Popular Science Monthly/Volume 53/September 1898/Minor Paragraphs


By availing himself of the properties of surface tension, M. Charles Henry has discovered a method of producing permanent coloration by the use of light-colors, without the aid of any pigment. Liquids having a superficial tension less than that of water are deposited on water in thin layers, where they reflect the colors of the spectrum. By whistling over this layer we obtain for each tone a vibration which is responded to by a special coloration, and a kind of molecular landscape is produced. The liquid, however, soon evaporates, and the play of colors vanishes. In order to preserve the colors, a fixed excipient is introduced into the liquid, which will retain the thickness of the pellicular layer, and the colors as well, after the essence has evaporated. Some resin or coal-tar substance is used for this, giving permanence to the pellicle and the picture. M. Henry has further devised a process for producing this pellicle and picture upon a solid foundation, as of wood, glass, or paper, and even for accomplishing it by mechanical processes. The nature of the ground in which the picture-pellicle is laid has much to do with its character. Dark grounds give intense colors, white grounds lighter ones, and grounds of intermediate colors various shades. The process is called iri chromatime.

The images left by uranium upon a sensitive plate locked up with it in the dark may be regarded as an effect of the fluorescent property that metal is known to possess. Dr. Russell has, however, described to the Royal Society experiments from which it appears that mercury, zinc, magnesium, cadmium, aluminum, nickel, pewter, bismuth, lead, tin, antimony, and cobalt give out radiations capable of affecting the sensitive plate, and will leave images of themselves after standing upon one in the dark for about a week, although they possess no evident luminosity. Gold, platinum, and iron exhibit little or no power of the kind. A figure scratched upon the polished face of a sheet of zinc repeated itself. The interposition of a coat of varnish between the metal and the plate served to increase the effect, while glass, which makes no difference when uranium is applied, stopped the action with the other metals. Some non-metallic substances, such as straw, wood, charcoal, and printer's ink, presented the same property of leaving images. A section of young larch wood printed its formation clearly on a plate, so that the rings and bark could be made out. In many cases the activity was increased by heating the body, and diminished by cooling it.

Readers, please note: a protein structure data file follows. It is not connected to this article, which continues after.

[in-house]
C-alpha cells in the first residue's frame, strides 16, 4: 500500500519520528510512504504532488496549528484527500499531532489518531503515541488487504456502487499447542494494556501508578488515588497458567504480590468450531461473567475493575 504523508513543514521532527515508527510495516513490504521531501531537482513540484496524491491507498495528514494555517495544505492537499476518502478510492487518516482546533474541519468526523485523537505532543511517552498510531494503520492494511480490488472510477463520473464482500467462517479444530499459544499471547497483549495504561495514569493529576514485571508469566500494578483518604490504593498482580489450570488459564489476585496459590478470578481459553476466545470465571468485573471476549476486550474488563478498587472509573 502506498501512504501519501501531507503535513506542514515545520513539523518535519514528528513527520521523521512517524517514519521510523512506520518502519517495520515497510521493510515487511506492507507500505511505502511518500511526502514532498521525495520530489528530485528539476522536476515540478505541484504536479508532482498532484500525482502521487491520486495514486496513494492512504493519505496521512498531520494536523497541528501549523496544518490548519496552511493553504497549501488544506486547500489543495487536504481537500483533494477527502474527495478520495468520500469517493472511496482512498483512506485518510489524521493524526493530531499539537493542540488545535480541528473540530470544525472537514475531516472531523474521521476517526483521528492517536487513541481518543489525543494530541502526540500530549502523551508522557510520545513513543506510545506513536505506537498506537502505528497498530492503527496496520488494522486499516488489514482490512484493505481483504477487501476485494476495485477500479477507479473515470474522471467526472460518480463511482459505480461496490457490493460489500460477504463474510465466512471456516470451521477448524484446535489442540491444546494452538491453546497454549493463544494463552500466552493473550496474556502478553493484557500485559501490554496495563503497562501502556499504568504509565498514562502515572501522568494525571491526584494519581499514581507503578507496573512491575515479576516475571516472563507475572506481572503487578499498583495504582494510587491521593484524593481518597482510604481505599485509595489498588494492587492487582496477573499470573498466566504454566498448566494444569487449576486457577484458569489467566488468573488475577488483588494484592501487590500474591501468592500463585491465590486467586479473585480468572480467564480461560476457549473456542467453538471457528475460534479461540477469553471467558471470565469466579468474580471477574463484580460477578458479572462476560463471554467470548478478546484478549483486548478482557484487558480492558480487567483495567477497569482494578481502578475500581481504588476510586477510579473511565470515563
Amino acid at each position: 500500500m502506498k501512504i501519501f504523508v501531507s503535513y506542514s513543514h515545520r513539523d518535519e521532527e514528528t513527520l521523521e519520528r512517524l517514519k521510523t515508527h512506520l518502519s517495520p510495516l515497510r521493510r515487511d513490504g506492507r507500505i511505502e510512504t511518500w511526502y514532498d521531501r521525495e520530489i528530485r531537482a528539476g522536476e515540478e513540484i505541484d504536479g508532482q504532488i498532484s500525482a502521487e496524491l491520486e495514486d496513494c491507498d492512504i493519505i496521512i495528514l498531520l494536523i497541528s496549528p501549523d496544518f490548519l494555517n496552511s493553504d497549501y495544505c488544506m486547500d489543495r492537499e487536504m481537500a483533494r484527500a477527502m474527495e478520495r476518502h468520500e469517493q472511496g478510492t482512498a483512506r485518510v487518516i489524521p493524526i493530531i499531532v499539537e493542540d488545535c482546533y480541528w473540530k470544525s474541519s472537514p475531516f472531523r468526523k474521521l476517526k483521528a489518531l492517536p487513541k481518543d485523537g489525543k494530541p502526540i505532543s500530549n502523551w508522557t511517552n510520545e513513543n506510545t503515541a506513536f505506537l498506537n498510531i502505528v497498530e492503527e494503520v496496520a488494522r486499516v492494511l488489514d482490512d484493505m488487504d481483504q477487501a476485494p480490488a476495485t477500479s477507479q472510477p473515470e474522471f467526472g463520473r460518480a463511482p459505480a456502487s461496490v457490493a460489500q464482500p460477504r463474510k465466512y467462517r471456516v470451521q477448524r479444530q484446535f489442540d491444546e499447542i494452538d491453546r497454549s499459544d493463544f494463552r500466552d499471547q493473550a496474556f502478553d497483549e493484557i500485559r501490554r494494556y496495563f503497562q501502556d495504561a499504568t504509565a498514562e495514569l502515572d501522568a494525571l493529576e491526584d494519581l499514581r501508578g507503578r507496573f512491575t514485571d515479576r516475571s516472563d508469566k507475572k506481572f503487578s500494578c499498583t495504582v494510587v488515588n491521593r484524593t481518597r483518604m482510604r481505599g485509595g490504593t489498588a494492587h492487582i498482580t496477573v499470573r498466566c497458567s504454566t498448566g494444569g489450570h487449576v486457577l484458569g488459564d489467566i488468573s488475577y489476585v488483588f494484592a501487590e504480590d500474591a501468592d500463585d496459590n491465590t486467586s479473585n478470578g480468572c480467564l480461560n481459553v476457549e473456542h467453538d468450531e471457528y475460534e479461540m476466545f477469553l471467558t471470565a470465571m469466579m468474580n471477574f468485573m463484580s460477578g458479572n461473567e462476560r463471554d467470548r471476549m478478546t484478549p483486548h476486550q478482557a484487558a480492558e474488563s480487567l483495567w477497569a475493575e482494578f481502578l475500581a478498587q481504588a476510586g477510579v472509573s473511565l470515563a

A silicified tree is described by Lewis Woolman in the Report of the Geological Survey of New Jersey which lies in the orange-colored sand near Lindenwold in that State. The farmer of the land having regularly plowed up pieces of silicified wood, Mr. Woolman and his friends dug for the stump. It measured seven feet six inches across at the base, which had been much broken by the plow, tapering to five feet two inches twelve feet higher up. Beyond this the central part of the trunk was missing, but the outer parts continued as two parallel arms, in line with the lower part of the trunk, to a total length of twenty-six feet. The silicification was perfect, and the rings of annual growth were plainly shown. An average of seventeen annual rings to the inch was determined, and the age of the tree when it fell was approximately estimated at six hundred years. Fragments split lengthwise and those broken directly across showed beautifully the structure of wood, and this is more minutely defined under the microscope. The orange-colored sand bed in which the trunk was buried, and the grounds of lighter yellow that overlie it near by, are known to have at least a local wide distribution.